The old chestnut about there only two things certain in life....those being death and taxes probably remains true and both have been receiving more than their fair share of attention recently.
Death remains painfully inevitable, at least until Musky finds himself at a loose end for a couple of hours and cracks that one, but taxes are a human creation that could be stopped. So why is there so little discussion on what they are, how they are applied and for what they are used.
I am no expert but I have spent a bit of time thinking about this in a broader context over a considerable length of time so bear with me as I attempt to unload some thoughts.
Taxes are imposed and collected coercively or collaboratively. By this I mean, one group of people, a country or tribe or band of outlaws/freedom fighters, can insist that a.n.other group of people pay them something of value in return for their lives, or safe passage or the ability/freedom to trade, work or settle.
Collaborative taxes, for want of a better term, are those that are applied by some higher societal body on its 'members' behalf in pursuit of a commonly held goal. Think the monarch going to war or the funding of a universal health service. Seems like a leap between these two extremes but they are essentially what has been happening for hundreds of years with some refinement as we have matured as a species (please no laughing at the back!).
But sadly, in many societies, significant taxation was first introduced to finance wars or in the defence from same. If you have the time and inclination to read up on the UK funding the Napoleonic Wars in the late 1700s or the Union funding the US Civil War (yes, funding yourself to fight yourself by taxing the people doing the fighting). This is all compounded (in more ways than one, pun intended) when you add layers and layers of wars and conflicts upon each other and the crippling (!) costs of financing the debt whilst dealing with the aftermath.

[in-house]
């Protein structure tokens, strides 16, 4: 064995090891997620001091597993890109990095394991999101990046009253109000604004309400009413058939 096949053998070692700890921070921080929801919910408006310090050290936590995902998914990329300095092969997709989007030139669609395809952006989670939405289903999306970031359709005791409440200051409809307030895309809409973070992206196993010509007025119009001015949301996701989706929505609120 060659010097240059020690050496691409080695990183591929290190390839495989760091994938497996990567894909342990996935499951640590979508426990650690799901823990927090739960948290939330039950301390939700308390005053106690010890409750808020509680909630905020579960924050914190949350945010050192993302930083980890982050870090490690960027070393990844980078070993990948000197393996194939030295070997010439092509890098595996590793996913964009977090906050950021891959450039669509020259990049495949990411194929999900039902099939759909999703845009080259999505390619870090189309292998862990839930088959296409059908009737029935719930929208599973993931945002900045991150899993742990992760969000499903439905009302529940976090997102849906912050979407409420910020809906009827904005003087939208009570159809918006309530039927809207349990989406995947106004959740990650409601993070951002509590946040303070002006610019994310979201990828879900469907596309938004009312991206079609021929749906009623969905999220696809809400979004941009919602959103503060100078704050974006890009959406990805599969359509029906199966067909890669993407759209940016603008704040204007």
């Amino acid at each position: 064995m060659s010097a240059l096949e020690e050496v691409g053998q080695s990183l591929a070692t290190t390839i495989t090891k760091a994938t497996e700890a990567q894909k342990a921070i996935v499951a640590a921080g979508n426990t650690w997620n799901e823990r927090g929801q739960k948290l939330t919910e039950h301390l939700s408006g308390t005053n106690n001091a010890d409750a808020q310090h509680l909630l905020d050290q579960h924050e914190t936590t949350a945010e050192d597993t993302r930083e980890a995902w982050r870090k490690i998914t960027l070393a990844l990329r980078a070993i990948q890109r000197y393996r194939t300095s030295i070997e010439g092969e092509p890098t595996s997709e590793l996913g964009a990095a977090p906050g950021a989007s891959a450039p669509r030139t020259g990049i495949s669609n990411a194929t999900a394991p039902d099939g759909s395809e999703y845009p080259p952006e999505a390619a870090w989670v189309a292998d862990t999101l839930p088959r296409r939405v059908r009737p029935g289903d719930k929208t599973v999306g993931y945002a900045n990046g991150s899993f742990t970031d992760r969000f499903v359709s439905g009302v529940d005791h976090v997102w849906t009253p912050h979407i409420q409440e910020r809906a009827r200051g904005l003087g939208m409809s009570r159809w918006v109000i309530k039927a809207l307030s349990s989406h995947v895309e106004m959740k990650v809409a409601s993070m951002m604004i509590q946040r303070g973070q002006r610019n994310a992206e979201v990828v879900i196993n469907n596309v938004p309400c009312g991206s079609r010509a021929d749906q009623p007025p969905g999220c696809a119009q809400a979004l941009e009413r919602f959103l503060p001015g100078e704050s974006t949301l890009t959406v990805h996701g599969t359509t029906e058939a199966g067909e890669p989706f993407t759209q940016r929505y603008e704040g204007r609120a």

And tax is a finite resource, you can literally only have 100% of everything...unless, unless, unless...lightbulb moment....you borrow from the future and/or print money to cover your costs today...thus saddling generations to come with a mountain of probably unsustainable debt.
However, I digress...tax can and is applied to just about anything. Commodities (salt, oil), luxury goods (why? are these things people don't need therefore...?), accumulated wealth (but seriously how much does one person need?), minerals, excisable goods, income - both active & static, earned & unearned, labour/intellect/skill generated or capital intensive (the distinctions tell you a lot about the decency of how they were derived...cryptos, anybody?) so yes, on basically anything.
Taxes can and are applied at multiple levels and sometimes simultaneously. Local, state/province, national, intra-national and international taxes compete and overlap with ease, whilst some are inter-related such as sales or value added tax, a so-called 'indirect' form of taxation deemed to be discretionary...you don't have to buy it...but as the good or service descends down the supply chain and the value add increases so does the tax claimed but that then has to be reclaimed by all but the end user so the yield is maximised.
Taxes can also be used as instruments of national or foreign policy...think increasingly punitive taxation on tobacco products or tariffs on imported goods...both recent examples and both deeply flawed in their application.
Take tobacco for starters. If every person in the world stapped buying tomorrow, the effect on governmental finances would be catastrophic, in the short term because of the loss of income (tobacco companies are incredibly efficient tax collectors) and secondly, in the longer term because neither the health systems nor the pension provision in place could cope with the increase in life expectancy. Let's leave aside for now the phenomena that are a 'tax on the poorest' and that enforced price increases in the proportion of tax per pack actually leaves the manufacturers with higher margins.
Tariffs, whole different topic, whole different day but the essential point here is that once again you are punishing the wrong people, tariffs are paid by the end user, and reducing competition often allows indigenous industries to raise prices! A double whammy!
So, the $750 question! What is it you want your government to do for you and yours with the money they raise in taxes? How much say do you think you should have in what happens? Should there be opt-outs?
Sadly, a lot of this is predetermined to a degree. Countries have certain obligations to their citizens and other countries, pensions, overseas borrowings etc and this can amount to huge amounts committed on Day 1 just to stand still.
Should there be a kind of Maslow's pyramid of needs applied whereby the essential and basic needs of all are funded and covered by the government and all else, all the frills are down to individual patronage and support. I think it's worth thinking about, simple fact is that we are here and now and involved whether we like it or not...we were all signed up for the Social Contract, the joint will of the people long before we even arrived.
Which brings me to one of my least favourite subjects, tax avoidance is the prerogative of the rich and we have all just received a master class in how to do it...or did we? I leave you with a couple of recent news articles and will let you decide.